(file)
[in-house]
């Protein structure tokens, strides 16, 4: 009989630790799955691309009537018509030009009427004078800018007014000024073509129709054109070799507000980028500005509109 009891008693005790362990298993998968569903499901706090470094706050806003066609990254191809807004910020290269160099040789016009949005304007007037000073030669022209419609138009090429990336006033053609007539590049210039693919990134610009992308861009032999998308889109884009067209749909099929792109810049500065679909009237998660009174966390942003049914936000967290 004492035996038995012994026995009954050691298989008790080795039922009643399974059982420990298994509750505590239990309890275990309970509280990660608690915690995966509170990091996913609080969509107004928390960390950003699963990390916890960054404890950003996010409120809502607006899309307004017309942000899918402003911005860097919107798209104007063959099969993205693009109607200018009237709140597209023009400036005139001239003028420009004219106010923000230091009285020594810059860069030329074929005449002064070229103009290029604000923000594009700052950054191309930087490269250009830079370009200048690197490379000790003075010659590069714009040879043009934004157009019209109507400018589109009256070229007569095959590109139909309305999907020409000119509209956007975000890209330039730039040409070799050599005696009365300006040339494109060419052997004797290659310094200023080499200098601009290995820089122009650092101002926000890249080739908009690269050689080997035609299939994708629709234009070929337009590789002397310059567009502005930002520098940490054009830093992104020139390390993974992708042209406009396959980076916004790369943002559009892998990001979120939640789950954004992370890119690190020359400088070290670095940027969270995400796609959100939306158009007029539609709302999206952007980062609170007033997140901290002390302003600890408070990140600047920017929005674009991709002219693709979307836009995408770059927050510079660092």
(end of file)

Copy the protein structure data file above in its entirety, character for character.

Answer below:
[in-house]
């Protein structure tokens, strides 16, 4: 009989630790799955691309009537018509030009009427004078800018007014000024073509129709054109070799507000980028500005509109 009891008693005790362990298993998968569903499901706090470094706050806003066609990254191809807004910020290269160099040789016009949005304007007037000073030669022209419609138009090429990336006033053609007539590049210039693919990134610009992308861009032999998308889109884009067209749909099929792109810049500065679909009237998660009174966390942003049914936000967290 004492035996038995012994026995009954050691298989008790080795039922009643399974059982420990298994509750505590239990309890275990309970509280990660608690915690995966509170990091996913609080969509107004928390960390950003699963990390916890960054404890950003996010409120809502607006899309307004017309942000899918402003911005860097919107798209104007063959099969993205693009109607200018009237709140597209023009400036005139001239003028420009004219106010923000230091009285020594810059860069030329074929005449002064070229103009290029604000923000594009700052950054191309930087490269250009830079370009200048690197490379000790003075010659590069714009040879043009934004157009019209109507400018589109009256070229007569095959590109139909309305999907020409000119509209956007975000890209330039730039040409070799050599005696009365300006040339494109060419052997004797290659310094200023080499200098601009290995820089122009650092101002926000890249080739908009690269050689080997035609299939994708629709234009070929337009590789002397310059567009502005930002520098940490054009830093992104020139390390993974992708042209406009396959980076916004790369943002559009892998990001979120939640789950954004992370890119690190020359400088070290670095940027969270995400796609959100939306158009007029539609709302999206952007980062609170007033997140901290002390302003600890408070990140600047920017929005674009991709002219693709979307836009995408770059927050510079660092």